Despite high expectations for COP26 in Glasgow in 2021 and the goals explained here, COP26 further underlined the difficulties in finding shared lines of action to curb the climate crisis and insufficient measures implemented in recent years.
According to UNFCCC forecasts, it will not be possible to stay below the global warming increase threshold of 1.5°, emphasised as an essential goal by experts and scientists of the Intergovernmental Panel on Climate Change (IPCC) to avoid irreversible damage and chosen as the limit to be respected in the Paris Agreement. The World Meteorological Organisation’s preliminary report confirms that we are moving in the opposite direction to our commitments globally. In 2022, temperatures in Europe will be more than 2°C higher than in the period 1991-2020, an increase that will have (and is already having) disastrous effects, for example, on the rise of the oceans.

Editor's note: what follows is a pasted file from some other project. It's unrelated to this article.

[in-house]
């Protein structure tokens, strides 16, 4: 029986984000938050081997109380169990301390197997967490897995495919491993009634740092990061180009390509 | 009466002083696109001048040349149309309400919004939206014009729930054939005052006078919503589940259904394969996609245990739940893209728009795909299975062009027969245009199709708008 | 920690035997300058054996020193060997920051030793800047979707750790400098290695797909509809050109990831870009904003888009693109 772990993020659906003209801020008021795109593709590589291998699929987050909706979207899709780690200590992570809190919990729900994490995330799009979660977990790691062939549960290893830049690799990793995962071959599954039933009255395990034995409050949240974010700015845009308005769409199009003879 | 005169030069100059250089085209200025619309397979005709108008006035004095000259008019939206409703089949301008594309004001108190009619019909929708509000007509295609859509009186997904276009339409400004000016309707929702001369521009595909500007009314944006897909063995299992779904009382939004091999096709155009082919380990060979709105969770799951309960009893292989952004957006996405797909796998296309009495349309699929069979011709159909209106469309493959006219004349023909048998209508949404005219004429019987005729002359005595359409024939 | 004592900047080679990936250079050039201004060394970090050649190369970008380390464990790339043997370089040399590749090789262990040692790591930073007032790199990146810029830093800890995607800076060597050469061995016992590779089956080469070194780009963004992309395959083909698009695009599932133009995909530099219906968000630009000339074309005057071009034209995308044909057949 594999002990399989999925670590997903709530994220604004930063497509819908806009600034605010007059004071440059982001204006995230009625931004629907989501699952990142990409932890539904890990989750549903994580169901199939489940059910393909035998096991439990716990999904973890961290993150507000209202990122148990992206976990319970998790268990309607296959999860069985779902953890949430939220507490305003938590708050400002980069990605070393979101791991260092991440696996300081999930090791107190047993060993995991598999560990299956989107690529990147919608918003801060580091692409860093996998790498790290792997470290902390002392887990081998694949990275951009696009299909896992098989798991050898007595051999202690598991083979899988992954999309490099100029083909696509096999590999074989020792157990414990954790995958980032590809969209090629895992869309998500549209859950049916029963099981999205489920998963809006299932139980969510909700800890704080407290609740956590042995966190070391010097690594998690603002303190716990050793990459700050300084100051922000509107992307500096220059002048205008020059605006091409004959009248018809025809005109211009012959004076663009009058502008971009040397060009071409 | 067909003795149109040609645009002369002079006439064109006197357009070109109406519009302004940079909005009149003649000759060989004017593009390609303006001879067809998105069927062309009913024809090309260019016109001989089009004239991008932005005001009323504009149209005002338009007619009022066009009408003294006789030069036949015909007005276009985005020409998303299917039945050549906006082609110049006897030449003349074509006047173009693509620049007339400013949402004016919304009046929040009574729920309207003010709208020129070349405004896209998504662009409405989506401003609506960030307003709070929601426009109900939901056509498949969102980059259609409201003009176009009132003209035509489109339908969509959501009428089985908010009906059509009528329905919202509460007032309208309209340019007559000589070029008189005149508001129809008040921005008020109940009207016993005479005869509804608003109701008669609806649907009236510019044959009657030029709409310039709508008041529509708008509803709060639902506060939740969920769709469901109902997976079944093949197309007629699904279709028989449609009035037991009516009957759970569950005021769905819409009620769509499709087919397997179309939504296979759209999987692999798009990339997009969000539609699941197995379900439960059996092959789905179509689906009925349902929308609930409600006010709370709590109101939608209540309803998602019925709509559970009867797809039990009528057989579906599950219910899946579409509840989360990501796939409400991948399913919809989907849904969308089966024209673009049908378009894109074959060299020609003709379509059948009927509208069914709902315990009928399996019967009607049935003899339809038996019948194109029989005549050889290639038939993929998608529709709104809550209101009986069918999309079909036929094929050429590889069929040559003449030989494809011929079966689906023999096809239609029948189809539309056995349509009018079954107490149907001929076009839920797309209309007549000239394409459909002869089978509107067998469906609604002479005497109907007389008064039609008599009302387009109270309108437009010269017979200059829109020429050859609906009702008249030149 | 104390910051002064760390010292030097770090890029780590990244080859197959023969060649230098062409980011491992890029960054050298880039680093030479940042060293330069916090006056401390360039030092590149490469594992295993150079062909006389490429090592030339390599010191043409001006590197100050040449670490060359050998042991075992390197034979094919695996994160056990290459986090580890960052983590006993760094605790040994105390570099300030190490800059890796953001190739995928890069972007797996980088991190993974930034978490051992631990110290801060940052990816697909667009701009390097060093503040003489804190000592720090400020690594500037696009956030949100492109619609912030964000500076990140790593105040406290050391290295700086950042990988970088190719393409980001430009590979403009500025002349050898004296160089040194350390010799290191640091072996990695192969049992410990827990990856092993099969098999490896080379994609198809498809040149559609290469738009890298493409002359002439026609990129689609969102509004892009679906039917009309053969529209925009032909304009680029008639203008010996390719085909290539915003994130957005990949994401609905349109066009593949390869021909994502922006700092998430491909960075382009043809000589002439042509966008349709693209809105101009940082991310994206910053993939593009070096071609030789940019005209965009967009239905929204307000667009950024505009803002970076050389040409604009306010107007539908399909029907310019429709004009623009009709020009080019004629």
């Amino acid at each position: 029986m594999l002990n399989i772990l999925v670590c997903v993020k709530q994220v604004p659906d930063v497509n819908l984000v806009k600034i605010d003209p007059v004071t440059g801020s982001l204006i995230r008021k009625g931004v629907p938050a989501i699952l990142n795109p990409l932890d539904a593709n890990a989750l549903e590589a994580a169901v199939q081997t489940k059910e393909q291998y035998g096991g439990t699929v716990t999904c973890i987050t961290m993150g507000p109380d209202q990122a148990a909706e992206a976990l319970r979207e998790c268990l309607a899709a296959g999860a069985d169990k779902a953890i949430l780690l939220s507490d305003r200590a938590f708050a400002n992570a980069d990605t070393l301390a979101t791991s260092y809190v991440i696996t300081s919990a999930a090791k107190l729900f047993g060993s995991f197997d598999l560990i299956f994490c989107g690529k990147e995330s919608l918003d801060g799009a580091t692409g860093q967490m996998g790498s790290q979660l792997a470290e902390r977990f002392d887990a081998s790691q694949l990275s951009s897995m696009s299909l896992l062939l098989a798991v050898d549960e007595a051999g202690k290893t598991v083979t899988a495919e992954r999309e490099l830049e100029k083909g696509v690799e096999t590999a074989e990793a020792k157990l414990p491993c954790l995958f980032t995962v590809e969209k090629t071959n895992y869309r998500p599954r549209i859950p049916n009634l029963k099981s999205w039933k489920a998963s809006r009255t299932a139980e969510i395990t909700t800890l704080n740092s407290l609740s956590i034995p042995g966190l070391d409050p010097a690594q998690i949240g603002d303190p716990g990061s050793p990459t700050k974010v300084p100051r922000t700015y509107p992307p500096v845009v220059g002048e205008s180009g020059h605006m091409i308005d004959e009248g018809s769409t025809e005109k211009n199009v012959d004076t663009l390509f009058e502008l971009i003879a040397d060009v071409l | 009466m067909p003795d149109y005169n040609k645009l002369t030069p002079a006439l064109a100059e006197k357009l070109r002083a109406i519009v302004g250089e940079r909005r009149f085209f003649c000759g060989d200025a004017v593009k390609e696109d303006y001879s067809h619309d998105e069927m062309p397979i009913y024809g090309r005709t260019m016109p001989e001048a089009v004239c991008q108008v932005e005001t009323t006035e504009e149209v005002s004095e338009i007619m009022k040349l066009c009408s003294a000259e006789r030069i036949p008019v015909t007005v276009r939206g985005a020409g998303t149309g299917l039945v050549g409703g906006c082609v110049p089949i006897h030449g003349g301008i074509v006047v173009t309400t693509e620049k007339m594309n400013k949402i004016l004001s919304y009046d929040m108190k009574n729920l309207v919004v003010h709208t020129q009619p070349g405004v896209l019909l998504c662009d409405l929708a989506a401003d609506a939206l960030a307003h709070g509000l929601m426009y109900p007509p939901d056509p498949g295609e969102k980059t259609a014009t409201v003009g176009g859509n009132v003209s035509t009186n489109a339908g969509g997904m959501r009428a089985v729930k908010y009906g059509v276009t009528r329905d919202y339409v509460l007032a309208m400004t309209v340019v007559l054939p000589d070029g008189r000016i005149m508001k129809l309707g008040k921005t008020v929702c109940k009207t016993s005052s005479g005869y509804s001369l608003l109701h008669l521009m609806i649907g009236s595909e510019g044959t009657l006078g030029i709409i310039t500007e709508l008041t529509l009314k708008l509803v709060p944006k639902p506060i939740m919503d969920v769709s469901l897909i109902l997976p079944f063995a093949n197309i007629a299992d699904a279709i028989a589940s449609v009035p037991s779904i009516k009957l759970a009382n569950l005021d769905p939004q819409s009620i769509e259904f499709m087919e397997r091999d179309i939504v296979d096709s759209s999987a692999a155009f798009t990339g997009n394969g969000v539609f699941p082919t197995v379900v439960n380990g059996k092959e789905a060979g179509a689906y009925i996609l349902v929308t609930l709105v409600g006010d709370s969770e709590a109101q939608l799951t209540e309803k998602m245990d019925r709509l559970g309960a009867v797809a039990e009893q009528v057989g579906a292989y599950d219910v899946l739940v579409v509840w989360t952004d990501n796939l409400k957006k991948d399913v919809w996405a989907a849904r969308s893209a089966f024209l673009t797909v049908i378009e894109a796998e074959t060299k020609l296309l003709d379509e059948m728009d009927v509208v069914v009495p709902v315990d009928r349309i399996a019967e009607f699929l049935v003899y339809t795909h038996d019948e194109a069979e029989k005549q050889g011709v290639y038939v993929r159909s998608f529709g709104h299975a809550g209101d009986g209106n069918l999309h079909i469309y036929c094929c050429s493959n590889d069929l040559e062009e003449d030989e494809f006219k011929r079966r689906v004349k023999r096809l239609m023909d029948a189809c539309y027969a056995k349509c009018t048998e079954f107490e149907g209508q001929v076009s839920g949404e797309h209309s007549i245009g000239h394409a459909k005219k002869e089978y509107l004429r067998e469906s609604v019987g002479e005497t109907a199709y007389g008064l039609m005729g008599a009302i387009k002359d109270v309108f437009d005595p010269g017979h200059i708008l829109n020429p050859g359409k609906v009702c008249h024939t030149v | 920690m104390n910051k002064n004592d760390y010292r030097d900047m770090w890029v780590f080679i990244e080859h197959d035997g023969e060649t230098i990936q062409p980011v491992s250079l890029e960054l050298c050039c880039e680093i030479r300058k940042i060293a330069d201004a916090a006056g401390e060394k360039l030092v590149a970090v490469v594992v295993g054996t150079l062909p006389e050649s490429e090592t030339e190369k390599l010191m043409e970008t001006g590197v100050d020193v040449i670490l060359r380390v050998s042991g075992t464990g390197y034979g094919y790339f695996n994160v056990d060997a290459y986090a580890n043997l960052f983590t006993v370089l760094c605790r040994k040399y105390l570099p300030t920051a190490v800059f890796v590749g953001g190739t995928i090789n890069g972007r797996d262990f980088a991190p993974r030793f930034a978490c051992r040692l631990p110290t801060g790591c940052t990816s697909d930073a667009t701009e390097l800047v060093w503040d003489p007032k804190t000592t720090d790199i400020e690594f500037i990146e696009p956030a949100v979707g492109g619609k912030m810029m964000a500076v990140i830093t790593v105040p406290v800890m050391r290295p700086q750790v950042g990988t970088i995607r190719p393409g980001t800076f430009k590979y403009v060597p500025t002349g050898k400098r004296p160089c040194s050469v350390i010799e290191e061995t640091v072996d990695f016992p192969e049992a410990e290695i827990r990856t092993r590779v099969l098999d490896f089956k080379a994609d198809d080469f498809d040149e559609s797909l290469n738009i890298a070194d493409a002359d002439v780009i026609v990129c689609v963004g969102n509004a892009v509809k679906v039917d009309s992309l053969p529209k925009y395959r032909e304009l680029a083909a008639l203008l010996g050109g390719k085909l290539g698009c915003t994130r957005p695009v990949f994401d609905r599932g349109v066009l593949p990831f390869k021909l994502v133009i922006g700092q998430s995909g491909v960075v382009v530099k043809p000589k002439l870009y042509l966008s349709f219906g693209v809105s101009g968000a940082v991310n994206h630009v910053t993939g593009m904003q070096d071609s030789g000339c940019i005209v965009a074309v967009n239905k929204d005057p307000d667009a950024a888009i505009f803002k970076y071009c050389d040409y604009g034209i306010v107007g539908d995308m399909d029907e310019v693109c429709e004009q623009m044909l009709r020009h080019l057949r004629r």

Parallel to the increase in greenhouse gas emissions, deforestation, agriculture and livestock farming are strongly intersecting with climate change, further undermining the possibilities of absorbing the gases produced by anthropogenic activities. During Bolsonaro’s government, between 2018 and 2021, an area equivalent to the surface area of Belgium was deforested in the Amazon rainforest alone.
Even though during last year’s G20, which took place just before COP26, world leaders pledged to “plant a trillion trees by 2030,” this goal turns out to be a more complex solution than it seems: reforestation is a complex process, which requires technical and practical knowledge as well as an assessment of the climate, soil and cultural characteristics of local populations. Guido Cencini, agronomist and LCA & Forestry strategist at zeroCO2, explains it here.